A Skeletal Figure (SF), surely aged above seventy, wearing kurta and trousers, enters a large room where a meeting of academics is being held. The lower end of the back of the kurta is curled so much that it can make you recall the tail of an irritated chameleon. His hair is grey, as is his thin beard. Both look very ungainly. Giggles and other varieties of laughter can be heard at his entry. Some of it comes from the few students doing the duties, but most of it is from the academics. Most seem to know him, but none seem to be friendly. He seems even less friendly. In fact, he seems enraged. Yes, he is. And here he goes, as seems to be his habit:

SF: You useless fellas! You intellectual rowdies! You academic rascals! You dreamers of Turing Award! Have you ever tried to find out who Turing was? Do you know what kind of a person he was? Have you tried to know what happened to him? What was done to him?

More giggles. Some faces smile as at a likable senile.

SF: You worthless key hitters! You lazy brained paper fillers! Have you heard of Chomsky? Have you ever read a single book on libertarian socialism?

Giggles continue, but many are back to their business, now ignoring the intrusion.

SF: If you can’t do anything else, at least go and read Government in the Future and try to find some fault with it. If you can’t read, go and get the audio from the Internet. But don’t waste the bandwidth. Try first on the LAN.

Rushes out. Feelings of relief.

April 30, 2009

To Whomsoever It May Concern

This is to inform the readers (if any) of this blog that none of the posts on it are about any individual.

If you have been reading this blog, you would know that the one thing it is about is the individual’s place in and relation with the society. And the stand on this topic that comes up again and again in the posts on this blog (never literally, except here, but otherwise in all ways) is the individual’s right to be left in peace if that individual is not doing anything atrocious against the society or other individuals. Note that I don’t mean even this seemingly clear statement of the stand to be taken very literally. But you can understand it if you want to.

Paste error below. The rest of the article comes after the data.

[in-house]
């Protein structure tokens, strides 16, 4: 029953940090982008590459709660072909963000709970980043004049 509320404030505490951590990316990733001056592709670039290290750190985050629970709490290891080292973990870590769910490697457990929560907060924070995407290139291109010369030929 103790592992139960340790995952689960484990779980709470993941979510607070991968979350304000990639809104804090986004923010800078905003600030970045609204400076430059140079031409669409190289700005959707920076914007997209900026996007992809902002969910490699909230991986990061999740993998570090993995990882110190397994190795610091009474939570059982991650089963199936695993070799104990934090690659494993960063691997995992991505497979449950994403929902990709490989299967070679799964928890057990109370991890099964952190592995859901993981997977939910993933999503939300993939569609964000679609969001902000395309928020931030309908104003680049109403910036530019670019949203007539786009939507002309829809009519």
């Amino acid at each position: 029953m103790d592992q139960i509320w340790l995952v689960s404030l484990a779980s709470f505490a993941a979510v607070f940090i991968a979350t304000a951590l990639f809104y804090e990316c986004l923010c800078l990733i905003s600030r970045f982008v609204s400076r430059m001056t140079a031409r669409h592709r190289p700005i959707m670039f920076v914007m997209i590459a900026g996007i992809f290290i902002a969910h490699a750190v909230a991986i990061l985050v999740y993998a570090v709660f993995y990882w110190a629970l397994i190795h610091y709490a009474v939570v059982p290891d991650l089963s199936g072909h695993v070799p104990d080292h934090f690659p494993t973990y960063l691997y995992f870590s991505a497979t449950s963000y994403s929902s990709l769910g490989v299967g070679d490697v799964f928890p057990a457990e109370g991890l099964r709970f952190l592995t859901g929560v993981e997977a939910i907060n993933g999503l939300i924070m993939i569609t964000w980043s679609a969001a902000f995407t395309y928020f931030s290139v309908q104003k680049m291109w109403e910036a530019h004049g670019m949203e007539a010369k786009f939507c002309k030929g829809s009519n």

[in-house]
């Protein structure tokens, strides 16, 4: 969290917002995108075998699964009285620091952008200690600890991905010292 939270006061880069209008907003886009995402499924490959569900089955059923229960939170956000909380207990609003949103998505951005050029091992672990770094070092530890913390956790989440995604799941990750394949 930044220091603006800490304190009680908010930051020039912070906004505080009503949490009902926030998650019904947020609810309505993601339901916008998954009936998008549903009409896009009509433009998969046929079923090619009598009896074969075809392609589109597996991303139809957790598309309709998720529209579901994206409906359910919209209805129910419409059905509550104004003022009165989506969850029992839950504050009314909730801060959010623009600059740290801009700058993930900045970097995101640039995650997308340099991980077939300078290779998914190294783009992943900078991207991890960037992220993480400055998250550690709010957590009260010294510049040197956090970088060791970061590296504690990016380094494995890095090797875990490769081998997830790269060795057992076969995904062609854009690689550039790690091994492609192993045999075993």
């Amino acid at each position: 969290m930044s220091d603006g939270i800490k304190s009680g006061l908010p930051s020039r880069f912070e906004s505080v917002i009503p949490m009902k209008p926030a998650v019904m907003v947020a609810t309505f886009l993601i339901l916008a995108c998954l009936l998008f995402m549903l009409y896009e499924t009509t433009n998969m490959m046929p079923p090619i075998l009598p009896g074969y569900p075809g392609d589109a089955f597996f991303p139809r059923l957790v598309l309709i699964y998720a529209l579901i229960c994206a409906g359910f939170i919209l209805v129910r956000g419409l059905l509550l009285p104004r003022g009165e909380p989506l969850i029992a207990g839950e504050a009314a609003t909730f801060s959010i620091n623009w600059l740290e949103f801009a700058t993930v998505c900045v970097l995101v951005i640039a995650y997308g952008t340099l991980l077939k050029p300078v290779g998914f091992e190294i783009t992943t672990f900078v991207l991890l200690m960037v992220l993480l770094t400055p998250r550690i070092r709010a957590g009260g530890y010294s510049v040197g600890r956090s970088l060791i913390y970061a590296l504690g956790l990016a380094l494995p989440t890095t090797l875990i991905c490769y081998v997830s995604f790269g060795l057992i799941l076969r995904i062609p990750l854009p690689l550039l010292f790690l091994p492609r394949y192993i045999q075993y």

I simply don’t write about individuals, except if they are public figures and even then only about their public statements and actions.

But I do write about the society, the institution (the general, abstract institution) and the system. And, of course, there are people who are parts of these (as I am too). In that sense I do write about the individual in his or her role as a member of one of these.

Also, this is a literary (and occasionally academic) blog, not a blog about, say, my daily activities. There are essays and poems on this blog. Even one story. So I would be offended if you insist on calling them mere posts, as would be any person who writes (literary) poems.

A poem is a poem is a poem, even if it appears on a blog, technically as a post. So is an essay. So is a story.

How good they are may be a matter of debate.

Yes, my personal experiences may act as catalysts for my writings, but isn’t that true of every writer worth his salt?

December 9, 2008

Talking about The Invaders

I am down with (relatively high) fever after a long time. This blog (before this one) had 99 posts. It seems nice to have the 100th. Round figures. The Decimal System of Indian Origin. A milestone. You get the picture. The number. The destination.

Or may be you don’t. What can I do about that?

I am still not sure why Catch 22. Or why Room 101 for that matter.

But I don’t feel like writing a post. So what I will do is, I will reproduce (with some proof reading of my comments) a post by someone else to which I had made many comments. Why do I reproduce? Can’t I simply provide a link to it (I already have)? Well, the reason is that I had a long exchange of comments on the same blog earlier on a matter that seemed important to me. But the post as well as the comment are now gone from that blog.

So, just in case something like that happens again, the exchange can be available here.

The Invaders

By Arfi

They met deep in the jungle almost every other weekend.

They were a motley group of men and women of all ages and professions who had found each other over the Internet. And over time, through discussions in forums or by way of certain books they had all been drawn to the movement. A movement that promised to restore to them, what they believed, had once rightfully been theirs. They met in the small forested area that lay on the outskirts of the city – away from prying eyes and curious onlookers.